When a nonrecourse note is used to fund the exercise of a stock option, the stock option is not considered "exercised" for accounting purposes until the employee repays the loan. Prior to repayment of a nonrecourse loan, the outstanding shares received in exchange for the loan are excluded from the denominator of basic earnings per share. Additionally, the nonrecourse loan itself is not recorded on the company's balance sheet since the arrangement is, in substance, a stock option.

2.3.2.1 Nonrecourse note—interest linked to a third-party index

A company may permit an employee to exercise a stock option or purchase stock with a nonrecourse note that has a variable rate of interest that is linked to a third party index over the term of the note (e.g., a nonrecourse note that has an interest rate tied to LIBOR). Given the nonrecourse nature of the loan, the company should account for the transaction as a stock option and the exercise price of the "option" should include the principal and interest due on the note. Because the exercise price is linked to a third-party index, the award is indexed to a factor that is not a market, performance or service condition and the award would be classified as a liability based on the guidance in ASC 718-10-25-13.

2.3.2.2 Nonrecourse note to purchase stock with recourse interest

Typically, the interest on a nonrecourse note executed for the purchase of stock or exercise of a stock option is also nonrecourse. However, in certain circumstances, a company may receive a nonrecourse note that includes recourse interest. In such a case, the company should account for the transaction as a stock option. However, the company should not include the interest as part of the option's exercise price as it is subject to full recourse. As a result, the price of the option equals the principal amount of the note.

2.3.2.3 Dividends paid on nonrecourse notes to purchase stock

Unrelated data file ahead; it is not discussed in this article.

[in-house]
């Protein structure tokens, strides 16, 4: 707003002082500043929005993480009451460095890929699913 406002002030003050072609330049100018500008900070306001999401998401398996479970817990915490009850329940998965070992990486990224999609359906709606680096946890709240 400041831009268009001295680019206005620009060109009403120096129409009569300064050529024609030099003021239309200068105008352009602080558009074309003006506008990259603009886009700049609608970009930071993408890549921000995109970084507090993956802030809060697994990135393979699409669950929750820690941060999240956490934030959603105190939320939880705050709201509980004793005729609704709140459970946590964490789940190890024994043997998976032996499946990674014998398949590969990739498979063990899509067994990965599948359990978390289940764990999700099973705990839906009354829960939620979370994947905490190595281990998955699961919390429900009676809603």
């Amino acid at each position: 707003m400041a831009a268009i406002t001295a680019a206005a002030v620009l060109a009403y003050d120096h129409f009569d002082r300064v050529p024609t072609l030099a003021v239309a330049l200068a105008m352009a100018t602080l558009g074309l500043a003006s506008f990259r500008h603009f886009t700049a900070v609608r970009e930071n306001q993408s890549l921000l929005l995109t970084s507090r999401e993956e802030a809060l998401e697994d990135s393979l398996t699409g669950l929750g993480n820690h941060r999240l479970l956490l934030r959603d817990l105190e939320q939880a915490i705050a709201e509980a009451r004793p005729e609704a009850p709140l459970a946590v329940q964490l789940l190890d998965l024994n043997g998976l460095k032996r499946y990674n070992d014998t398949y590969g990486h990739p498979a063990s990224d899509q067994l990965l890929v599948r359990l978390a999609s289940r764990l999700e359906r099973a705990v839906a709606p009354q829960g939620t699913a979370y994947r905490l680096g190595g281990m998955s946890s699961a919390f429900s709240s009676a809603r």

A company may pay dividends to an employee who purchased stock or exercised a stock option with a nonrecourse note. Because a nonrecourse note received as consideration for the issuance of stock is considered an outstanding stock option until the note's principal and interest are paid in full, any dividends paid by the company during the period the note is outstanding would be charged to retained earnings for the equity-classified awards that are expected to vest. For the equity-classified awards that are not expected to vest or do not ultimately vest, dividends paid would be recognized as an additional compensation cost.
See SC 2.9 for more guidance on accounting for dividends received by holders of options or shares issued.

2.3.2.4 Forgiveness of a nonrecourse note to purchase stock

A company may accept a nonrecourse note for the purchase of stock or the exercise of stock options but subsequently decide to forgive the nonrecourse note and accrued interest and not require the employee to return the shares. As the note was initially nonrecourse, the issuance of stock was considered a stock option for accounting purposes. Therefore, the forgiveness of the note is in effect a repricing of the options' exercise price to zero. As a result, on the forgiveness date, the company would apply modification accounting under ASC 718-20-35-3 through ASC 718-20-35-4 and calculate any incremental compensation cost to be recognized (see SC 4.3.4 for further discussion).
If a company forgives a nonrecourse note and accrued interest and requires the employee to return the shares, then the company should treat the forgiveness as a cancellation without the concurrent grant of a replacement award (i.e., a settlement with no consideration). Refer to SC 4.9 for the accounting related to cancellations without the concurrent grant of a replacement award.

2.3.2.5 Cash loans through a nonrecourse note secured by shares

An employer may provide an employee with a nonrecourse cash loan collateralized by the employee’s shares in the employer. In this case, there is both an accounting and economic event that need to be reflected in the financial statements. As described in SC 2.3.2, the cash received by the employee in exchange for the nonrecourse loan is treated as an option for accounting purposes. The employee no longer has downside risk on the shares below the loan balance and must pay off the loan–akin to exercising the option–to “reobtain” full rights to the shares. Thus, the employee has effectively received cash and an option in exchange for giving up the full rights to the shares that the employee previously owned “free and clear.”